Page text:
TORONTO: The Toronto Police Service (TPS) has launched a campaign to stop consumers from pocket-dialing 9-1-1 on their cell phones. Similar campaigns will be launched around Ontario in coming months.
About 18% of all 9-1-1 calls in Toronto in 2011 were pocket dials or misdials, which took its toll on call centers in the city, the police force said.
“When we have a pocket dial, the operator is hearing sounds that could indicate a struggle is taking place or someone who is having a medical emergency and can't speak,” said Wendy Drummond, a media relations officer for the TPS. “During the time this is being figured out, someone could be in the queue with a real emergency. And in a real emergency, every second counts.”
The campaign is focused on social media. The police department posted a video on YouTube of an actual pocket dial, and it plans to publish more in the next year. It will also release audio files of accidental 9-1-1 calls.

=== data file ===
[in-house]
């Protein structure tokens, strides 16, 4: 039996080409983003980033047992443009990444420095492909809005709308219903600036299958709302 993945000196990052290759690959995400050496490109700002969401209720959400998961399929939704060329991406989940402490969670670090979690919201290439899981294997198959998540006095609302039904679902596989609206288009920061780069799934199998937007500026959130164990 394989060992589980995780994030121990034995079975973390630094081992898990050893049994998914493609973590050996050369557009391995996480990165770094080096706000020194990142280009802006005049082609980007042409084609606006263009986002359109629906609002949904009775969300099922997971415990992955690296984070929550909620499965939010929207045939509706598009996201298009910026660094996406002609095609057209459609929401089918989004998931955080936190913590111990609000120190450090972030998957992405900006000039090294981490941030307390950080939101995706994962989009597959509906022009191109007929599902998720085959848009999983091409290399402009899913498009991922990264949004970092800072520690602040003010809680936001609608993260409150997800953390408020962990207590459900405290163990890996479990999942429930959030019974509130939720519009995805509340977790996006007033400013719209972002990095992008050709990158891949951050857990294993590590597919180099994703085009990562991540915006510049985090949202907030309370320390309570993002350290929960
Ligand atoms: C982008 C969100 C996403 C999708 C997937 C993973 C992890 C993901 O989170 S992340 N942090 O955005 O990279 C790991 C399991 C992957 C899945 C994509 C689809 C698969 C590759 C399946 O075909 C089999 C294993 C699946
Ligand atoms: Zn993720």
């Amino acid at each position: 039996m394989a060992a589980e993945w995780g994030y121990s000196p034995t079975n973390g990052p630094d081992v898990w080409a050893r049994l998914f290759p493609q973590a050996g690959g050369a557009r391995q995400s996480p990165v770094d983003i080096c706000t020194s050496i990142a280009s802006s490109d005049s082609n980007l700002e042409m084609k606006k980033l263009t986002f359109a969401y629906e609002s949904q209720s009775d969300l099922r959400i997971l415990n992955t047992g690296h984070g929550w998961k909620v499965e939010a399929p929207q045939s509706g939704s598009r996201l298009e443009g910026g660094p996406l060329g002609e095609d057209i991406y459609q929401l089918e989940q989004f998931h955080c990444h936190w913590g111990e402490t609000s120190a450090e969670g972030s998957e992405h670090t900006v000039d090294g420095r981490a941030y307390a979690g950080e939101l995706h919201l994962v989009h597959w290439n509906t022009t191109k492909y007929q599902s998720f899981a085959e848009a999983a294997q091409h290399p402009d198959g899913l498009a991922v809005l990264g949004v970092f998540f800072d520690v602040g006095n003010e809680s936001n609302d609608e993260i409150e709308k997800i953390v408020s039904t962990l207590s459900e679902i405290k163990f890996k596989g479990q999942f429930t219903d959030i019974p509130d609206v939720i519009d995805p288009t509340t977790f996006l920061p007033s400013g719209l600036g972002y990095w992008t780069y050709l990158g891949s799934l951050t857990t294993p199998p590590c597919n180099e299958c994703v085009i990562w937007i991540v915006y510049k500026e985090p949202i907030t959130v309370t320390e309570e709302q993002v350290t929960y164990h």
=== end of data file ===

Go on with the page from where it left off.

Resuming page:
The department will also release information via Twitter about how to avoid pocket dials and when are the appropriate times to contact 9-1-1 instead of a non-emergency phone number.
It is disseminating similar information through Facebook, which has also provided a forum for consumers to share stories about when they've mistakenly dialed 9-1-1. The TPS is also planning to launch a school-focused contest to have students create their own public awareness campaigns about appropriate 9-1-1 use.
The department created the initiative in-house. Its budget is undisclosed, said Drummond.
Police departments across Ontario are also planning to launch their own campaigns said Couto, director of government relations and communications at the Ontario Association of Chiefs of Police. Some departments have seen as much as 37% of their 9-1-1 calls come from unintentional dialings, he said.
Many departments are also in talks with British Columbia-based call center E-Comm to use images from its 2011 accidental 9-1-1 campaign.
“This campaign has been very creative and draws people in,” Couto said. “We don't need to reinvent the wheel, we can use what's worked in British Columbia.”